Lots of things to love are presented in bright, bold pictures.
Each page offers a simple imperative (or two)—“Love”—followed by an object to love. The first is “Love the world,” and the illustration, against a sky-blue background, shows the Earth in green and blue with a big red heart affixed. Other things to love range far and wide: your face, your nose, your toes, your eyes, your size. In the “Love your toes” picture, a bright pink pig wallows on its back in a large patch of brown mud. Love “the bees” and “the trees”; love “making art” and “sharing your heart”; love “your walk” and “your talk.” “Love taking a stand” depicts a smiling Statue of Liberty holding a sign that reads “Welcome, friends!” The animals in “Love the sea” are a variety of colors. Those in “Love the land” have wild patterns as well, like a purple elephant with multicolored polka dots. Parr’s people are his customary assemblage of very diverse humans, including blue and purple people, and an orange child with green hair smiles from a wheelchair. Parr’s simplicity is integral to the power of his book. His positive messages are bolstered by the sunniness of his illustrations, which could have been drawn by a young child. They’re done on a drawing tablet, starting with bold black lines and dropping in vibrant color.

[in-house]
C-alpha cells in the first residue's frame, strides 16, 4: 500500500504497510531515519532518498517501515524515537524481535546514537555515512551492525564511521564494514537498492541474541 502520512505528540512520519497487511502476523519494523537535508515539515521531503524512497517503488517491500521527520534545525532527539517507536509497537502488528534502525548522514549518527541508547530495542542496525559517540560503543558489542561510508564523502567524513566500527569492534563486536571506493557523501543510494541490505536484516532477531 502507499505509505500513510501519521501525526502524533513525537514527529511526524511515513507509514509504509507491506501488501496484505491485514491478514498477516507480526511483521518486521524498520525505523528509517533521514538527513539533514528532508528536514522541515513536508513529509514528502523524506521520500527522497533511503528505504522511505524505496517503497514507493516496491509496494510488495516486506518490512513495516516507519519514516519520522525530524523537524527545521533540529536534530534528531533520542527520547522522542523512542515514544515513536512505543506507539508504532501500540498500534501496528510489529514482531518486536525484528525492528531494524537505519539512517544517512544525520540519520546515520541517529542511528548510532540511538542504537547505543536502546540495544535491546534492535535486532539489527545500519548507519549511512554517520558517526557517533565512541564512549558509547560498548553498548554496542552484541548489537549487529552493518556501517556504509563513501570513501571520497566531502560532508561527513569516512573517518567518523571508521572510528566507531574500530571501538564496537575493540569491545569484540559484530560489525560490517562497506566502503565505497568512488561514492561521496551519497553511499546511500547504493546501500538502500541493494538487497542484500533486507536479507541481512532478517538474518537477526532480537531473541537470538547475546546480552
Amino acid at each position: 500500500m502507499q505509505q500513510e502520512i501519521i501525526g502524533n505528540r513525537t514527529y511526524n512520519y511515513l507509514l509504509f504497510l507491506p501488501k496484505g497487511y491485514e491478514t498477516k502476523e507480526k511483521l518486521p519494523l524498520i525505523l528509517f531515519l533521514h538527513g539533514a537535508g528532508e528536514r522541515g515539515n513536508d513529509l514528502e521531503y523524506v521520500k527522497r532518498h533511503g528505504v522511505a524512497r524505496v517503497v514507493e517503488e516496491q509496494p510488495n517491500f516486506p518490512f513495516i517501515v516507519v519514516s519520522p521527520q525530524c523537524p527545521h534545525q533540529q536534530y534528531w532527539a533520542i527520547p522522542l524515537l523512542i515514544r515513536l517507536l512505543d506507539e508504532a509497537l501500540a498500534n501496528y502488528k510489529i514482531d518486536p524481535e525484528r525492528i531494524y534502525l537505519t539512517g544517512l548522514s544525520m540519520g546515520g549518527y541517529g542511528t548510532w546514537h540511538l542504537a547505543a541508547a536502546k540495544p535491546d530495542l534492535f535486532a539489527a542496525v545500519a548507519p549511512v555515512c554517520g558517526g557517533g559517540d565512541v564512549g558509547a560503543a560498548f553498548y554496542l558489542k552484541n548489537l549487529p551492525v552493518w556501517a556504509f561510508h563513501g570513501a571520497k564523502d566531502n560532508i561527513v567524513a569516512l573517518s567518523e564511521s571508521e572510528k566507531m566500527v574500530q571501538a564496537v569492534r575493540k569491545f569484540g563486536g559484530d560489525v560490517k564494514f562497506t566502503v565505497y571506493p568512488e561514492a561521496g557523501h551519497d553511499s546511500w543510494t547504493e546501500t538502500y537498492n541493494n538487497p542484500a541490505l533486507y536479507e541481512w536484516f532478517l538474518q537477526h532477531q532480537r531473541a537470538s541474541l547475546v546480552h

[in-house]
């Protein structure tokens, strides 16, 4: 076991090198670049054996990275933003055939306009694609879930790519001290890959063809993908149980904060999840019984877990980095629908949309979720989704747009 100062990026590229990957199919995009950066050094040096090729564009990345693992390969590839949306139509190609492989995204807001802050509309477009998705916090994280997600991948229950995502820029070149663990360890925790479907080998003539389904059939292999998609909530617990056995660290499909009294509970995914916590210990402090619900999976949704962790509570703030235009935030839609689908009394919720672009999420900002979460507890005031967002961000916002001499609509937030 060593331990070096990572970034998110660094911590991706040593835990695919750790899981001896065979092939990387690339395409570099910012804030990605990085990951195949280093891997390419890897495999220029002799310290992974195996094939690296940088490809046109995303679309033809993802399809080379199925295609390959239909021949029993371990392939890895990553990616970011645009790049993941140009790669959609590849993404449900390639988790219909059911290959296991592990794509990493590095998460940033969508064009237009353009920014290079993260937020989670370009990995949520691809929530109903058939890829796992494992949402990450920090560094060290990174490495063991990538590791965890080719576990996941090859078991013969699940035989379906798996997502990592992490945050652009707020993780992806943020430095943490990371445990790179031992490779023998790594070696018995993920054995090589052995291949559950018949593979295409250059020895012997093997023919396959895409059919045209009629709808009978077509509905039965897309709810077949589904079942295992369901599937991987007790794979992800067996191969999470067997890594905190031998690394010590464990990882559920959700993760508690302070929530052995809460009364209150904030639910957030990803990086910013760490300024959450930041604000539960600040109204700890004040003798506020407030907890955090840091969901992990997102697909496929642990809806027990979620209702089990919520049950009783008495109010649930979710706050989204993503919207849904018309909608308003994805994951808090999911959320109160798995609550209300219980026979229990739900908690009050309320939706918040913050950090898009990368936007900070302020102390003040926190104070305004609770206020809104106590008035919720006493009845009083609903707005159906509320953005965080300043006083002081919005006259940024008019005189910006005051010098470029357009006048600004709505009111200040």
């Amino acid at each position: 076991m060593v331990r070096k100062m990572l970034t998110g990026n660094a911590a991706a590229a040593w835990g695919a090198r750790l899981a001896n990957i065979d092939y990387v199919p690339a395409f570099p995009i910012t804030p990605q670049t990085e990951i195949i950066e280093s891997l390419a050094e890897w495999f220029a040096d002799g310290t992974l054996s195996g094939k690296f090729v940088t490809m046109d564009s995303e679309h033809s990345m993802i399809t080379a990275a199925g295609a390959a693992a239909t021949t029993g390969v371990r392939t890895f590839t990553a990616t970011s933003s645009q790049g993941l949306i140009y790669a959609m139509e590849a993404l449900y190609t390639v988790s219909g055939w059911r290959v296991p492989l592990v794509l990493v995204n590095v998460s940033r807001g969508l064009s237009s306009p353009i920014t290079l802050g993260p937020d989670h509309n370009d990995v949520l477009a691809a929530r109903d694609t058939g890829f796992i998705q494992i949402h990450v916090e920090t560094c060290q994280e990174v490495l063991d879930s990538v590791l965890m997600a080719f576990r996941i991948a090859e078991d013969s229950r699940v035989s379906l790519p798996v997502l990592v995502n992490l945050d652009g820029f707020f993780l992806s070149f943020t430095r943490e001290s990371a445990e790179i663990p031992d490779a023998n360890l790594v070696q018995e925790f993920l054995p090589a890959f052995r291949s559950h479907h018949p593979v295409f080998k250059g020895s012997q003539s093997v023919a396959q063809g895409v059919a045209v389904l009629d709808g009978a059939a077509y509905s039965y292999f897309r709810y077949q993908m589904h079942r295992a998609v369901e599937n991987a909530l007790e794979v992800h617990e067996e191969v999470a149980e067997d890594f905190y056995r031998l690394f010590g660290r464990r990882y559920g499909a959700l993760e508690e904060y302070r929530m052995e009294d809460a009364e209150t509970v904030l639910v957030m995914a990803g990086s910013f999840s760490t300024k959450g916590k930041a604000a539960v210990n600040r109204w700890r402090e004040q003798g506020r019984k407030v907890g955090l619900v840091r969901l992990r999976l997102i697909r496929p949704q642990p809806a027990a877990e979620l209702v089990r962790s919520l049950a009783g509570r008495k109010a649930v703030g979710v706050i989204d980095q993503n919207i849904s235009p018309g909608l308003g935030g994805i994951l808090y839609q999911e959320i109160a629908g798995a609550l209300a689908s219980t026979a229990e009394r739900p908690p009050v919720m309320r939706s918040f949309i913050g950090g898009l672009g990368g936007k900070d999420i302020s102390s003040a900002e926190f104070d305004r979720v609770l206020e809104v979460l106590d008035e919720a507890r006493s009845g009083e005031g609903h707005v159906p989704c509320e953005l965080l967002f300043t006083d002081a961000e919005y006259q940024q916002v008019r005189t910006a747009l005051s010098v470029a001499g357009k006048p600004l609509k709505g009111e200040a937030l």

Can love change the world? Here’s hoping. (Picture book. 2-6)